“The most important project that was undertaken to date in our region is the Tripoli wastewater treatment plant. However, this plant is clearly not working at full capacity and there are serious question marks about its effectiveness and efficiency. This ENI CBC Med funded project that we learned about today brought important and modern ideas. It will be most important that upon demonstrating its successful operation, this experience will be showcased as a model to all the regions of Lebanon.”

“We believe that if this project succeeds even on a small level it will bring important results, especially as the proposed technology will be compared to conventional wastewater treatment technologies. As we benefit from this project’s experience, this will give a great impetus to address one of the most important problems that we suffer from in Lebanon: polluted surface and groundwater which affect the entire ecosystem.”

The presentations I saw today brought a really comprehensive overview of the objectives of the project and its technical dimension. The roundtable discussions that followed these presentation were also very interesting. It proved that stakeholders in the water and sanitation sector really know their subject. More crucially the event provided the opportunity for the water authority and the municipalities to discuss freely about the issues and the possible barriers that could affect the implementation of this project, such as the impact of upscaling from a demonstration unit to a full scale treatment plant. I honestly and truly believe that AQUACYCLE really provides a lot of new technology as well as a platform for building capacities. I very much look forward to seeing this initiative succeed in developing the prototype because one of the ideas is for the NAWAMED and AQUACYCLE to really work jointly on the capitalization dimension. I hope to invite all participants to come and see our prototype in NAWAMED. I believe this event has proved a very good stepping stone for AQUACYCLE and I wish the project a lot of success in the future and with the continued collaboration of NAWAMED.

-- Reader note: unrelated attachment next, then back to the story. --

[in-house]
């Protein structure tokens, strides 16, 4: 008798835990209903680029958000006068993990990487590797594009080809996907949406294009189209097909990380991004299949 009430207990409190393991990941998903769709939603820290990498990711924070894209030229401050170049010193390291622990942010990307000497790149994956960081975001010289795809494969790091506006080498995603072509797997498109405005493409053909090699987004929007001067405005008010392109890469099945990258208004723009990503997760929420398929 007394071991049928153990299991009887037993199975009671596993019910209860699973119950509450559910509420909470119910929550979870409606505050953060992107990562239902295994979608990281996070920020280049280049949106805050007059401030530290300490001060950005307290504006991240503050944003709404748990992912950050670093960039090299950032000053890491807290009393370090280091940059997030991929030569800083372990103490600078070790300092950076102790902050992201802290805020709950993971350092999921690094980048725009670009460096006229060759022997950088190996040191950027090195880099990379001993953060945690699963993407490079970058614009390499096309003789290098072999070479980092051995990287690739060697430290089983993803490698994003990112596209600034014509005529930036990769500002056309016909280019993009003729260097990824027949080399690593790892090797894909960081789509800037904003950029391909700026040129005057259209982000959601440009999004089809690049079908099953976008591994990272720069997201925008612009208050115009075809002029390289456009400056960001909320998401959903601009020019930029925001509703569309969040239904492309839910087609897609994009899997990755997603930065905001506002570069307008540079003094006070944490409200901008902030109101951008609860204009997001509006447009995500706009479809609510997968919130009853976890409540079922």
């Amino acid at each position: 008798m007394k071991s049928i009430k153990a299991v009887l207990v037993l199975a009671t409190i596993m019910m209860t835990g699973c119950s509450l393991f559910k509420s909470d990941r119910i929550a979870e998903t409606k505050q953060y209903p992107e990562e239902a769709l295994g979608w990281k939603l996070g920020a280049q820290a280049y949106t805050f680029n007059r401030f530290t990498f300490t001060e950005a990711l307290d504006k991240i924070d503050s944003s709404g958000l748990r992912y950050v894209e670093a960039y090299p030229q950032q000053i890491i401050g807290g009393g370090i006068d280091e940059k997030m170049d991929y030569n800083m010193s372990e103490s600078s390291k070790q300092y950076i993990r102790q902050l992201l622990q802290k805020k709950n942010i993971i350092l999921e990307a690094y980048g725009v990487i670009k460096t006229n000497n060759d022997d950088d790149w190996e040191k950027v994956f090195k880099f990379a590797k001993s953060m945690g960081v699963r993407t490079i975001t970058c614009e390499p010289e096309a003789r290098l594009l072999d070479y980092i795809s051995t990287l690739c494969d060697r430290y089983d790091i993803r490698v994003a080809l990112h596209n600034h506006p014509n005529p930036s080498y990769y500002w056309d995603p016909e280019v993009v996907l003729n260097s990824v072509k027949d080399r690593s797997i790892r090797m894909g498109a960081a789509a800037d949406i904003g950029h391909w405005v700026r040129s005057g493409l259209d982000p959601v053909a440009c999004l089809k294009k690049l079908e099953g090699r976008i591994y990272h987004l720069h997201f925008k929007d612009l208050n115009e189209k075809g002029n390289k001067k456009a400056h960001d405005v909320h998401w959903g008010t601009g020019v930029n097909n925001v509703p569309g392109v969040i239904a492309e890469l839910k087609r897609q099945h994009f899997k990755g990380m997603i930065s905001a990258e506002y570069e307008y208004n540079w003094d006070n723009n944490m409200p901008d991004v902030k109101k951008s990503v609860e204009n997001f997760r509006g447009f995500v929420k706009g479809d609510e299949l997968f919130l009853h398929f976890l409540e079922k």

You are most welcome to watch this short video clip, which gives full credit to the members of the Lebanese University team for the organization of a truly memorable event.

Dr. Fawaz El Omar, the Dean of the Doctoral School of Sciences and Technology at the Lebanese University, gives a welcome speech in which he explains the potential benefits of the project and the possibility of solving the country’s sanitation problem at the national level.

Dr. Mohamad Khalil, Director of the Azm Center for Biotechnology Research and its Applications, and the mayor of the municipality of Akkar al-Atika, explains in detail about the ENI CBC MED programme through which projects receive EU funding in the Mediterranean basin.

Dr. Ahmad ElMoll, AQUACYCLE Teamleader from the Faculty of Public Health at the Lebanese University elaborates on the importance of reuse of treated effluent in water scarce regions.

Dr. Tawfik Al-Nabulsi, Dr. Fatima Yahya, and Engineer Omar Al-Nashar provided further technical presentations on my design as an eco-innovative wastewater treatment technology.

The clip also brings footage of the active discussions among the participations on their expectations, including their training needs, and the desired benefits at the national and international level.

Last but not least, through a skype address, Dr. Plakas Konstantinos, my Project Manager, congratulates the Lebanese University team and warmly thanks the participants for making this workshop a huge success.